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16 Blocks   C

Warner Bros. Pictures / Alcon Entertainment

Year Released: 2006
MPAA Rating: PG-13
Director: Richard Donner
Writer: Richard Wenk
Cast: Bruce Willis, Mos Def, David Morse, Jenna Stern, Casey Sander, Cylk Cozart, David Zayas, Robert Racki, Conrad Pla.

Review by Rob Vaux

16 Blocks makes a very sad and very typical mistake common to mid-level studio filler. Having hit upon its signature gimmick -- something simple yet compelling, the better to convey in easily digestible ad copy -- it never figures out how to springboard into a genuine plot. It defines the rules of its game, sets the motor running... and then fritters our good will away with lazy, halfhearted cop-outs. Time and again, it paints its heroes into a series of fascinating corners, only to set them free with uninspired and compulsory waves of its hand. As magic tricks go, they get old fast.

The timetable is a key part of the drama; 16 Blocks takes place largely in real time, its story confined to two hours of a particularly unpleasant New York morning. To it, DP Glen MacPherson adds an imposing sense of claustrophobia; never have the streets of Manhattan felt more congested, or the buildings loomed so uncomfortably close. It's a fine environment for ticking clocks: specifically a grand jury testimony from small-time crook Eddie Bunker (Mos Def), which must be heard before the judge closes the case. Bunker's in lockup at 8 a.m.; the hearing ends at 10. All he needs is for someone to take him the 16 blocks between the city jail and the courthouse in the time allotted. Throw in boozehound detective Jack Mosley (Bruce Willis) to babysit him and a gaggle of bad guys taking potshots at them the whole way, and you've got the makings of a decent (if unduly pedestrian) thriller.

Director Richard Donner tries to filter the action through the traditional buddy formula, with a mismatched duo -- one cop, one crook -- learning to depend on each other while thugs and bullets fly at them from every direction. Though the characters are hopeless stereotypes, good casting helps overcome some of the clichés. Mos Def indulges in rampant showboating, but his charisma lends Eddie some natural sympathy and ensures that his motormouth hustler never tries our nerves. As for Willis, no other star will so fearlessly look like reheated dog vomit for the sake of a role; his queasy, sweaty performance here suggests a man way out of his league, who took a milk-run assignment as a way of going with the flow, and now that things have gotten heavy would really rather just curl up on the steam grate with a bottle of hooch. The parts offer nothing we haven't seen before, yet each performer makes a game run of it. Unfortunately, while their individual turns are decent, they don't function nearly as well together, and the Gibson-Glover chemistry for which the filmmakers are clearly hoping never materializes.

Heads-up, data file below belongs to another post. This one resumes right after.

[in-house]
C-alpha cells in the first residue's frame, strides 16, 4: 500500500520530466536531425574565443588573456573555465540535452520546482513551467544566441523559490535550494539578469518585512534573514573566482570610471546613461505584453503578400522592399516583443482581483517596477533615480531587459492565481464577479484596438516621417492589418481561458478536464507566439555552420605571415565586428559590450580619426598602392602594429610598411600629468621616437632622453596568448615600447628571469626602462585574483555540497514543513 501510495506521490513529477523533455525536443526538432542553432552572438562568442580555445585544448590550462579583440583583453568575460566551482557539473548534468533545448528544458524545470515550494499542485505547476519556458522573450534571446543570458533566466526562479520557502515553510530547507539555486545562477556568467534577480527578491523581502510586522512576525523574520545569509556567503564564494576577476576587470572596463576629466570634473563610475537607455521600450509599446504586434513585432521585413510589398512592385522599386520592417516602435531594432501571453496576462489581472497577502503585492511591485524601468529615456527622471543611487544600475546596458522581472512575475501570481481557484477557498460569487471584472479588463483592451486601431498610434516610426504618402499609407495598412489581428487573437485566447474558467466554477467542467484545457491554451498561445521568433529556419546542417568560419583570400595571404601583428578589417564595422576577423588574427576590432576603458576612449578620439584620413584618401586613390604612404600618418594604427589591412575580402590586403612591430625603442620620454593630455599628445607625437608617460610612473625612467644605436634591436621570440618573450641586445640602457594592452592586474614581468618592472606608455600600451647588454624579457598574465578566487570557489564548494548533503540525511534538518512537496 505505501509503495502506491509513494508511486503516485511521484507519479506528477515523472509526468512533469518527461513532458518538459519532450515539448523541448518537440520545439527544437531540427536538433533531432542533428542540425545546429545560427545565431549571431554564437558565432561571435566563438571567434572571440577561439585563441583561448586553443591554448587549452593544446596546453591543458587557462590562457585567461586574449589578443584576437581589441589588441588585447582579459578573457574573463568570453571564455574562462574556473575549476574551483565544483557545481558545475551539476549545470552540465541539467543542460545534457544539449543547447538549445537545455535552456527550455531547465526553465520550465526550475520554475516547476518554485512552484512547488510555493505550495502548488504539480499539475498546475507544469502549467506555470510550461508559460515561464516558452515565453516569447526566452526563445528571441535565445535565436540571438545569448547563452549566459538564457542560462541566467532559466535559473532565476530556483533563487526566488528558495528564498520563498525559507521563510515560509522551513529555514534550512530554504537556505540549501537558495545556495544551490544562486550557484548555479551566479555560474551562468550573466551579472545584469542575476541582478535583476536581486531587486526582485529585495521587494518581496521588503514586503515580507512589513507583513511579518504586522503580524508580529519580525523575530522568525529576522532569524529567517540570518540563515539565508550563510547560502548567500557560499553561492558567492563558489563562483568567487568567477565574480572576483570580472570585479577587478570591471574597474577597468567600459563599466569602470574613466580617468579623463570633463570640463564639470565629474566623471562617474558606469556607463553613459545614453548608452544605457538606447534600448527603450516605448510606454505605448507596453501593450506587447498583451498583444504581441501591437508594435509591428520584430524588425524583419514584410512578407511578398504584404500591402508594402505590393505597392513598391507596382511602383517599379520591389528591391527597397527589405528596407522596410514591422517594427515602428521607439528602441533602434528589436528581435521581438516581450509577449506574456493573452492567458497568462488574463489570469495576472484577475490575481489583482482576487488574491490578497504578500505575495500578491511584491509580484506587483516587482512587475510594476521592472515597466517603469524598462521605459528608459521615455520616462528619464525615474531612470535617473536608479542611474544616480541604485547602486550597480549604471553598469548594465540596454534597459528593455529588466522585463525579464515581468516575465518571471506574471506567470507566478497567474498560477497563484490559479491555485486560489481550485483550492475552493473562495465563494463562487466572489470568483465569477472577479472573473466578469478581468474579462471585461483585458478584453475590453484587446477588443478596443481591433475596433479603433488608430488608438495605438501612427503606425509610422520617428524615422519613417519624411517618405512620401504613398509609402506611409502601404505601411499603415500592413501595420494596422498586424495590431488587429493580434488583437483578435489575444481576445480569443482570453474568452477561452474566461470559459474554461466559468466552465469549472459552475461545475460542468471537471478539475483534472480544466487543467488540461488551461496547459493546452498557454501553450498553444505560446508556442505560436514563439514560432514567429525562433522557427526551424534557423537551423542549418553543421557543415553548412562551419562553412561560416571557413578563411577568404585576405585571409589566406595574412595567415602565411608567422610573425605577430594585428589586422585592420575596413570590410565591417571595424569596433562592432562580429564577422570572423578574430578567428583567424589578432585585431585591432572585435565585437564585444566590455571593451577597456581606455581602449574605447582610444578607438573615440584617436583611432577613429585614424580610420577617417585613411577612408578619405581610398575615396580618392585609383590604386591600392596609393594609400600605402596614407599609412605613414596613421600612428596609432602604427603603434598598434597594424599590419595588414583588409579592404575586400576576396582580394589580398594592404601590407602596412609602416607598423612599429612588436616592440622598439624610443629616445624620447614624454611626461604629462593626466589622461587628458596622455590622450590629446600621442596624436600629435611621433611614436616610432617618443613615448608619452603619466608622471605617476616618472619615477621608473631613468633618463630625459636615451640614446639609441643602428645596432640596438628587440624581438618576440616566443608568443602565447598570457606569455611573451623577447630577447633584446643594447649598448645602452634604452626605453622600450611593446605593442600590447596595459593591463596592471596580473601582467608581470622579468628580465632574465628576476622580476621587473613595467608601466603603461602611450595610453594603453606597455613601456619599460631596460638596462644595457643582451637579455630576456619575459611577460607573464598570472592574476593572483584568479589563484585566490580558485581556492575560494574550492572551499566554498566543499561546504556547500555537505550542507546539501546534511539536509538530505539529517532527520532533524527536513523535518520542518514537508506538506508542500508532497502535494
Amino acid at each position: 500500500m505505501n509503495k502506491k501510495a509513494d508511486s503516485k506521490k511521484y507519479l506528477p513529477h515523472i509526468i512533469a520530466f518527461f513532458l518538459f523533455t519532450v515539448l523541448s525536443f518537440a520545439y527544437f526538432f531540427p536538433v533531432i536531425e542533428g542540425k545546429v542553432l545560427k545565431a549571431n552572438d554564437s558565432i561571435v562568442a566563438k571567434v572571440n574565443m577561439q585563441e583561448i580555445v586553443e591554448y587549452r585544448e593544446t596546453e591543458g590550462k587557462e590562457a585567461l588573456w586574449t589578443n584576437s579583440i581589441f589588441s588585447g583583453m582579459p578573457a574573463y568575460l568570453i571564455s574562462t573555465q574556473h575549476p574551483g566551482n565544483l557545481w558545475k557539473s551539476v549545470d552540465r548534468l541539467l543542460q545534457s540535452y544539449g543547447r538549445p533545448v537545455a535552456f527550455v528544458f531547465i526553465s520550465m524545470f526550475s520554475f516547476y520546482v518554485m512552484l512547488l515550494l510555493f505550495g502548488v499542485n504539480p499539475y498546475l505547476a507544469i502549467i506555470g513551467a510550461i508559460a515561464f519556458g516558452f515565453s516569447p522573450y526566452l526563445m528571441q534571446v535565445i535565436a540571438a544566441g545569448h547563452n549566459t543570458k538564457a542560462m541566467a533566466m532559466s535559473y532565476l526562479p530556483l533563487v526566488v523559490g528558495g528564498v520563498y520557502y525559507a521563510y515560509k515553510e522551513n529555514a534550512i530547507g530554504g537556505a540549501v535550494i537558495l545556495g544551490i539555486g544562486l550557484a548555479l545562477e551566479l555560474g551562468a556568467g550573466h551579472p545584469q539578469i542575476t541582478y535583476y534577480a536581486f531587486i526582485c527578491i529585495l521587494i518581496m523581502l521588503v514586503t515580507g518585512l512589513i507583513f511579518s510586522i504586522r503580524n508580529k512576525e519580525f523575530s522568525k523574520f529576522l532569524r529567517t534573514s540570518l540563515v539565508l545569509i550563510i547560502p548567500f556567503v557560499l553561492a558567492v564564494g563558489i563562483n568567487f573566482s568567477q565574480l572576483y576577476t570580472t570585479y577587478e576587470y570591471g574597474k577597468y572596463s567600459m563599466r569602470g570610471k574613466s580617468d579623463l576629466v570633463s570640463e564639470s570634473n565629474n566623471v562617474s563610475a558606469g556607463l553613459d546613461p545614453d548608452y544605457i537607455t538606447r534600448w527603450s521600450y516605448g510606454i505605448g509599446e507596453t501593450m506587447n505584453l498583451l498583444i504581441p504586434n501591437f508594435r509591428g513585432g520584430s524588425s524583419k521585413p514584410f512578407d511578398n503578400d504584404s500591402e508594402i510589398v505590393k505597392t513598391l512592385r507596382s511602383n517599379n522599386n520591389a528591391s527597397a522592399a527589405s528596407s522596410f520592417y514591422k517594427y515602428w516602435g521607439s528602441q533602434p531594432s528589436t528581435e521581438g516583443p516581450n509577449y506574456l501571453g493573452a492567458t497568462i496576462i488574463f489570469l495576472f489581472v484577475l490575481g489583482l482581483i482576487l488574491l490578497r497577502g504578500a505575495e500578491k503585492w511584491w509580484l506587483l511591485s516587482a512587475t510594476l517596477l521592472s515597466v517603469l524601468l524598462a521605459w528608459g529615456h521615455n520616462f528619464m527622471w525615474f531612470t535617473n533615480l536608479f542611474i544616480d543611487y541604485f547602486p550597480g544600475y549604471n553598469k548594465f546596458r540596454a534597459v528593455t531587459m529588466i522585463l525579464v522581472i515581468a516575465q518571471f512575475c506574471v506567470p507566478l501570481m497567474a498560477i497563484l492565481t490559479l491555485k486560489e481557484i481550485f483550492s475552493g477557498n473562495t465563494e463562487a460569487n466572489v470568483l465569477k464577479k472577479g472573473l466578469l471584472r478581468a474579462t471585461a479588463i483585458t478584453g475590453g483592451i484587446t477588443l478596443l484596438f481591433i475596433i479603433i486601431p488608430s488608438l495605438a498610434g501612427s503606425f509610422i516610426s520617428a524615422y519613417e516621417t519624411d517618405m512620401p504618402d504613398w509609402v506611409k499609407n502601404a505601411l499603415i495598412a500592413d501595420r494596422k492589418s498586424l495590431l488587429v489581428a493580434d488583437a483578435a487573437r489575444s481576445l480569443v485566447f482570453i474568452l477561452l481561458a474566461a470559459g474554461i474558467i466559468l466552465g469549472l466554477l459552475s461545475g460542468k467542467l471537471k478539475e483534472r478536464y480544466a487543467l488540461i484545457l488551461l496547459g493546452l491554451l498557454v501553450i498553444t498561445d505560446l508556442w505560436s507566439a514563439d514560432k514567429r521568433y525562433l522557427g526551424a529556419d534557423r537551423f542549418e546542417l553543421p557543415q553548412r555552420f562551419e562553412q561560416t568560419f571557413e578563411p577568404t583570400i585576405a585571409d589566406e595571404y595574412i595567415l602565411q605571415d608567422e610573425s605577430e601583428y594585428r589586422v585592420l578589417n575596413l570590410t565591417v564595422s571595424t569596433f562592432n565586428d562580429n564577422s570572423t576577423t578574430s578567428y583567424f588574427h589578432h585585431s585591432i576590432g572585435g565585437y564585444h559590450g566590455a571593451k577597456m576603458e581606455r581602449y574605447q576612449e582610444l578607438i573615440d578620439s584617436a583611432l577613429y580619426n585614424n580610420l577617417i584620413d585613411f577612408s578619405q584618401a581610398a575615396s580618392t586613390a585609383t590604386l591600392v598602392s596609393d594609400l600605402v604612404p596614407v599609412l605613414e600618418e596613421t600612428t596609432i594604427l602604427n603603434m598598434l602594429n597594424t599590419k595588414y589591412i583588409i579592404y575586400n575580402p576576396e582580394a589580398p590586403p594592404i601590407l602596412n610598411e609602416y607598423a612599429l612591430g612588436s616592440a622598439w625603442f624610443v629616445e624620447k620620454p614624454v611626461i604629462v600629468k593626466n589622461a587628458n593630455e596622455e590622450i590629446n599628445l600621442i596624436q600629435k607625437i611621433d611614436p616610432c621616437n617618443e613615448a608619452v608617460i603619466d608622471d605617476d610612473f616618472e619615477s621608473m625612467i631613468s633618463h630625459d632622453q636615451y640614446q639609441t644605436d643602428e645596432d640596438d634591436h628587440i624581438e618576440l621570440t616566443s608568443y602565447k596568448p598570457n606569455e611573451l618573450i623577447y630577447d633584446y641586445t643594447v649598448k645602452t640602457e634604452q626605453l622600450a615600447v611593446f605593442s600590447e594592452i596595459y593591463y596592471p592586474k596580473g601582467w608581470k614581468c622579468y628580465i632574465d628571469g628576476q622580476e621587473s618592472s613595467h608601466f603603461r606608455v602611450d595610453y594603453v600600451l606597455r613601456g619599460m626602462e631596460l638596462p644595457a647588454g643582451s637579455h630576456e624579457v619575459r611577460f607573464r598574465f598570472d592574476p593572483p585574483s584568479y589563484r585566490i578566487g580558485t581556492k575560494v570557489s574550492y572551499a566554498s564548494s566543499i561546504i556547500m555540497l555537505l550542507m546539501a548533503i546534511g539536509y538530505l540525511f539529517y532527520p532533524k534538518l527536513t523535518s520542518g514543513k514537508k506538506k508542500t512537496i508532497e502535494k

And the threats they face run out of gas far too quickly. Things begin promisingly, as Mosley stops to get a morning pick-me-up and a pair of killers takes the opportunity to try to eliminate Bunker. The sequence brims with energy, despite an abrupt editing job, and the emerging threat -- corrupt cops from Mosley's own department, destined for jail if Bunker ever survives to testify -- is generally serviceable. But 16 Blocks simply never does anything with them. The ensuing game of cat-and-mouse is supposed to redeem Willis' washed-up loser -- giving him a purpose after years of drifting through the NYPD's cracks -- but the periodic clashes and confrontations demonstrate little thought or imagination. They soon settle into a tired routine, as the bad guys try to pin down our heroes, only to see them slip away at the last instant. Donner invests a great deal into each sequence, setting the trap and then letting us watch as Willis and Def stumble into it. But their escapes remain hugely contrived, boiling down to convenient deus ex machina that 16 Blocks tries to hide through fitful acts of misdirection. David Morse brings life and enthusiasm to the film's chief antagonist -- Willis' former partner, who knows where all the bodies are buried -- but he, too, is confounded by the threadbare material on display -- topped by a finale that any educated five-year-old could spot from miles away.

The homogenized assembly line that produced 16 Blocks never aspires to brilliance, of course, and an old warhorse like Donner will always keep things in hand, even if the results remind us that his best years are far behind him. But modest entertainment was easily in reach here -- enough popcorn fun to justify the exercise at least. If only someone had gone after it with more gusto: someone who could look past the shaky details, infuse some cleverness into the shticks, and help the concept make good on its potential. Without more of an effort, however, potential is all this film will ever have -- formulated in a pitch meeting, slapped on a poster, and left to slowly wither before our eyes. For all its hair-trigger thrills and would-be suspense, 16 Blocks leaves you wondering what the point of it all was. Couldn't these guys have just called a cab?

Review published 02.03.2006.

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